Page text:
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The Kremlin claims Putin doesn’t watch “House of Cards”

AP Photo/Alexander Zemlianichenko
Why watch the imitation when you can watch the real thing?
By Hanna Kozlowska
Published Last updated This article is more than 2 years old.

Kremlin apparatchiks are not glued to their laptops binge-watching House of Cards, the Russian government said Thursday. And unlike US president Barack Obama, Russian President Vladimir Putin doesn’t watch the political drama.

Apparently it was news to the Russian authorities—weeks after the third season of the hit Netflix show premiered—that their all-powerful leader is portrayed on the show as the US president’s sleazy Russian counterpart, Victor Petrov.

“We [at the Kremlin] have not watched it… and we have not heard that [Putin’s] image was used,” spokesperson Dmitri Peskov told a Russian news agency.

A likely story. (The Kremlin must be at least aware of the show, as the Russian delegation vetoed its filming at the United Nations in 2014.)

The recurring Putin-like character first shows up in the third episode of the show, which also features a bizarre and rather awkward appearance from the anti-Kremlin punk activists Pussy Riot (playing themselves). The similarities between the fictional Victor Petrov and the real Vladimir Putin are many, aside from the not-so-subtle name inspiration: They’re both manipulative, power-hungry, charismatic. They have a vaguely snake-like and washed-out appearance. Both started their careers at the KGB.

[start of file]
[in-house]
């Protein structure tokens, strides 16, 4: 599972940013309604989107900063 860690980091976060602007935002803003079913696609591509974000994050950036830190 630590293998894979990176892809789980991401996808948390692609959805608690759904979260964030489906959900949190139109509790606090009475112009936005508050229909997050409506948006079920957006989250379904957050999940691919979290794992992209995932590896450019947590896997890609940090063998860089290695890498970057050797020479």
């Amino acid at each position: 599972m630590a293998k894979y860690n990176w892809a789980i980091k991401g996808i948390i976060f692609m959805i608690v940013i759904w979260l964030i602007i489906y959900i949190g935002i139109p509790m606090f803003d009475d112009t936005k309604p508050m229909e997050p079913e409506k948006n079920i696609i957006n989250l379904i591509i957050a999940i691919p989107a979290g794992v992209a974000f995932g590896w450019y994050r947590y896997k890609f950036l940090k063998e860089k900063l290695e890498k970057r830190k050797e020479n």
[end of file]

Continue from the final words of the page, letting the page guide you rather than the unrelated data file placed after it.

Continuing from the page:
Petrov, played by the Danish actor Lars Mikkelsen, however, is a good 9 inches (23 cm) taller than the real Russian president, with a slighter frame and a terrible Russian accent. His politics are highly unrealistic, and his behavior is even more outlandish than that of his real-life inspiration. (Even with his quirks, it’s hard to imagine Putin planting an intense kiss on Michelle Obama’s lips, as Petrov does with the fictional first lady, Claire Underwood.)

But still, for all intents and purposes, Petrov = Putin. It remains to be seen what will happen if Netflix makes it to Russia, as the company hopes to in two years—will the villainous Putin character come along?

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